The defeat of the Republican plan to overhaul President Barack Obama’s Affordable Care Act last week offered a stark reminder about how much coalitions, persuasion and raw self-interest matter in politics. President Donald Trump failed to persuade almost anyone to join his side, there was no coalition for reform and the health care law’s benefits for millions of Americans made it in their self-interest to oppose a plan that would have reduced access to health care.
I’m glad that bill failed, but it’s hard to miss how education reformers are making the same strategic mistakes in their approach to politics.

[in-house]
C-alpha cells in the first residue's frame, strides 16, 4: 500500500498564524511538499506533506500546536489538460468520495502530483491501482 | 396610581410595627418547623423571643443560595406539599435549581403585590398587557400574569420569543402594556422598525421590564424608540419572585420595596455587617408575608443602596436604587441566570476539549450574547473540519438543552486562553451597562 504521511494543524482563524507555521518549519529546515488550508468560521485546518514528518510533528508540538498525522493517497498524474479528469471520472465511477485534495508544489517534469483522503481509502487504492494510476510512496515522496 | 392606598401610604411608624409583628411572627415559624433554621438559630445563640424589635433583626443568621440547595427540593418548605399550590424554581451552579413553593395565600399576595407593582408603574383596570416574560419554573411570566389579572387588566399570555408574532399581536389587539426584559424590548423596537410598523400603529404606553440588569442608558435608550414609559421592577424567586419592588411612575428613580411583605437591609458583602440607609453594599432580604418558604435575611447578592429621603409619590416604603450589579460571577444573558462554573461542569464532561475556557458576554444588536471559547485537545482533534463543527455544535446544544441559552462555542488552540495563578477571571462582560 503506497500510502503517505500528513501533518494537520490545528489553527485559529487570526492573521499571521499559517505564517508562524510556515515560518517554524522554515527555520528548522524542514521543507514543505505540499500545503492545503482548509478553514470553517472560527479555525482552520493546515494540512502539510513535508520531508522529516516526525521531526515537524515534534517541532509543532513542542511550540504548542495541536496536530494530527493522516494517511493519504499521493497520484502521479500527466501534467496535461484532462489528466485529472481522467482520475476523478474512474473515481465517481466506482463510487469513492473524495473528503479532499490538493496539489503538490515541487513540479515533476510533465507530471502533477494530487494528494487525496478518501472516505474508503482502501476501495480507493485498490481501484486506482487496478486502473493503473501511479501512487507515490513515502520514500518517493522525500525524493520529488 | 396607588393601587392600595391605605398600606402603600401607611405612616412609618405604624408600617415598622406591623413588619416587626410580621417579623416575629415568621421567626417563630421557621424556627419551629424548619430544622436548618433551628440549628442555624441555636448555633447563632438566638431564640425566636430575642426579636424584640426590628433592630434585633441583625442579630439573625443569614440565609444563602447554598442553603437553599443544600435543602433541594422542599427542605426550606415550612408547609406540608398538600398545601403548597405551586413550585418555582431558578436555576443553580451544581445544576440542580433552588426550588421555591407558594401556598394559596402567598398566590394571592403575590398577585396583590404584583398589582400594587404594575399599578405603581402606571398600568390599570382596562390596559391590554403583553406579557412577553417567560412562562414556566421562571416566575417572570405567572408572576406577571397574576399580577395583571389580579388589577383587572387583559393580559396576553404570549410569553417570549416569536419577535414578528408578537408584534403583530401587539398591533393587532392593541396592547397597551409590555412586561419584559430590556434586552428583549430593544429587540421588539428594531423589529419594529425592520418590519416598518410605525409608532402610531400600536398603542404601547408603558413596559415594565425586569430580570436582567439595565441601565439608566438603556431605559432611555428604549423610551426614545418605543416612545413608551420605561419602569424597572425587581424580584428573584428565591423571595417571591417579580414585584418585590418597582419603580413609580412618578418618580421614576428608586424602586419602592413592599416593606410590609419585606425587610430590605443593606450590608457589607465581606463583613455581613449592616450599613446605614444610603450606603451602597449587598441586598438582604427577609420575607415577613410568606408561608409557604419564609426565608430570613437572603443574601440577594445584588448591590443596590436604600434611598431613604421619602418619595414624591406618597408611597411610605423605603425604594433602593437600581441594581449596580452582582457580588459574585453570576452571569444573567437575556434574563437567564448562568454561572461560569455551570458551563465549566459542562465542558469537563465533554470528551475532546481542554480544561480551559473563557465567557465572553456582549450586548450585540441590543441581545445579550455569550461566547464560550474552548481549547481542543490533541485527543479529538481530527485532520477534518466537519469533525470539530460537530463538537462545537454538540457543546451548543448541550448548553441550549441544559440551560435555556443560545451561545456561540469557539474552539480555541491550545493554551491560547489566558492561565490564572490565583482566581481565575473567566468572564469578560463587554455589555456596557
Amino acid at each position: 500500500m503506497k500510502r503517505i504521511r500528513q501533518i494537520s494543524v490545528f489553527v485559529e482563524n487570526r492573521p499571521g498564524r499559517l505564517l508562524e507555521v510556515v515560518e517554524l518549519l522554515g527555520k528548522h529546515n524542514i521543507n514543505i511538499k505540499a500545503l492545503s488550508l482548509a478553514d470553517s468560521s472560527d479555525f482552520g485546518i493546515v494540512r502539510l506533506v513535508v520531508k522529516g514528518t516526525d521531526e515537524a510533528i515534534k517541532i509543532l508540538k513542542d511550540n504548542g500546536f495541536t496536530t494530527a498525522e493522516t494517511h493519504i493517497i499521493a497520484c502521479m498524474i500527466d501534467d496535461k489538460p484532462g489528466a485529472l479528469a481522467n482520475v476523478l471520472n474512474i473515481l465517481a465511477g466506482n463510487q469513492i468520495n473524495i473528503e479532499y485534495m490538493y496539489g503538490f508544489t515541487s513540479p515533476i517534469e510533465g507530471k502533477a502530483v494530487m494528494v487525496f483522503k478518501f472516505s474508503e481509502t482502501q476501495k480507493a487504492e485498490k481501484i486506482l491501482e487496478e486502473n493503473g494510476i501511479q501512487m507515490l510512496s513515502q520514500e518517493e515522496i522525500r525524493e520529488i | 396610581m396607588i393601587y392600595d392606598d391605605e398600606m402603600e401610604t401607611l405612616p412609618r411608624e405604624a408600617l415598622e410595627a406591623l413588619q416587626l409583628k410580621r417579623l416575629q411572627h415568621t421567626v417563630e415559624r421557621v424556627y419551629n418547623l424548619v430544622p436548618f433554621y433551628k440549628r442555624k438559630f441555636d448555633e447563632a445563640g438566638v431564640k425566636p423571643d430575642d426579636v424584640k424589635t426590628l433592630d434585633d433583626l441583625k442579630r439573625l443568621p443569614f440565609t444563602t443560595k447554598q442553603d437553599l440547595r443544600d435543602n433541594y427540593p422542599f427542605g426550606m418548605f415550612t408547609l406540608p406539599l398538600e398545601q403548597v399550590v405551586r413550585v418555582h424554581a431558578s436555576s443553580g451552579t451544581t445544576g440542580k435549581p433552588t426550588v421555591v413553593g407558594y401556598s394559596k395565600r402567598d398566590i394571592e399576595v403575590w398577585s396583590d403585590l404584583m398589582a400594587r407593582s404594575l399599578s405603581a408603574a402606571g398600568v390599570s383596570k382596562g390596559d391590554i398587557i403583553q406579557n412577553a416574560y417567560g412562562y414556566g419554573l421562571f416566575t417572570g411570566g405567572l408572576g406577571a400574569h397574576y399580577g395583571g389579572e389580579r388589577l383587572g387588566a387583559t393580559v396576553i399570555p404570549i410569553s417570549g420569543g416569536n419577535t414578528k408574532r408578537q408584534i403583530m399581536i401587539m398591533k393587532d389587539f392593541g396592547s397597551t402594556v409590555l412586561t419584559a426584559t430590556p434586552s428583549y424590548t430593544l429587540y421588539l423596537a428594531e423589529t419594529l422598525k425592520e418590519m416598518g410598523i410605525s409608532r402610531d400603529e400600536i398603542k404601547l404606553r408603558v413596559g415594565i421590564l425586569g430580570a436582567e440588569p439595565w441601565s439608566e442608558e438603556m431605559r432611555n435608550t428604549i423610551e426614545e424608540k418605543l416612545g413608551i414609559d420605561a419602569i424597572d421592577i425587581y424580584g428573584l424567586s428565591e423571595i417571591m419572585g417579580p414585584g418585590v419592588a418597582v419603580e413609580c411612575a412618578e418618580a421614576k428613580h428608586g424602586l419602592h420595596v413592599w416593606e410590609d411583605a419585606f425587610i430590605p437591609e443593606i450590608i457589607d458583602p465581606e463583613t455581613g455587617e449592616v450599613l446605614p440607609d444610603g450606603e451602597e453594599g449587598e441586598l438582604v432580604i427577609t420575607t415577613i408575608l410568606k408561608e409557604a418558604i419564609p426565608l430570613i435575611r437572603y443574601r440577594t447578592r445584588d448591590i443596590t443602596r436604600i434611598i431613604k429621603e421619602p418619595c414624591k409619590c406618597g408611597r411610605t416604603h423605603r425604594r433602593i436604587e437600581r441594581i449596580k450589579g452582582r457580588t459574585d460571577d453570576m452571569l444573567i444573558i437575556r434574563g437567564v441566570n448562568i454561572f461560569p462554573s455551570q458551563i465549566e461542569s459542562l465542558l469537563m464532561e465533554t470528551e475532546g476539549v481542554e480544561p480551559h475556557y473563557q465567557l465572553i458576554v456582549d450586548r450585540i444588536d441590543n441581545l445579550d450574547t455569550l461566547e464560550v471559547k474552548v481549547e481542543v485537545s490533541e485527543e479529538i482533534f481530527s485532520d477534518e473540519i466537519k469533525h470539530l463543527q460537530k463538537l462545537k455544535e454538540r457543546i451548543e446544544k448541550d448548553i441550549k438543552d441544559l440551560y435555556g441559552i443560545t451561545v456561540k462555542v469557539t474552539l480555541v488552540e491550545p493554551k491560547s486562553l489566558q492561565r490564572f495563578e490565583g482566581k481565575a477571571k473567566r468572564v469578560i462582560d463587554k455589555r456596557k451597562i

In the 2016 election a few characteristics were key drivers of voting behavior. Two that stand out are educational attainment and where someone lives. Hillary Clinton won college educated voters by four points, according to exit polls, and improved on Obama’s 2012 performance with this demographic by eight points. Among those with postgraduate education, she won 58-37, also an eight-point improvement on Obama’s performance against Mitt Romney. For his part, Trump won rural voters in a 62–34 landslide, and every political analyst now has a nifty shorthand on how a voter’s physical distance from a Starbucks, Uber or Whole Foods predicted their vote.
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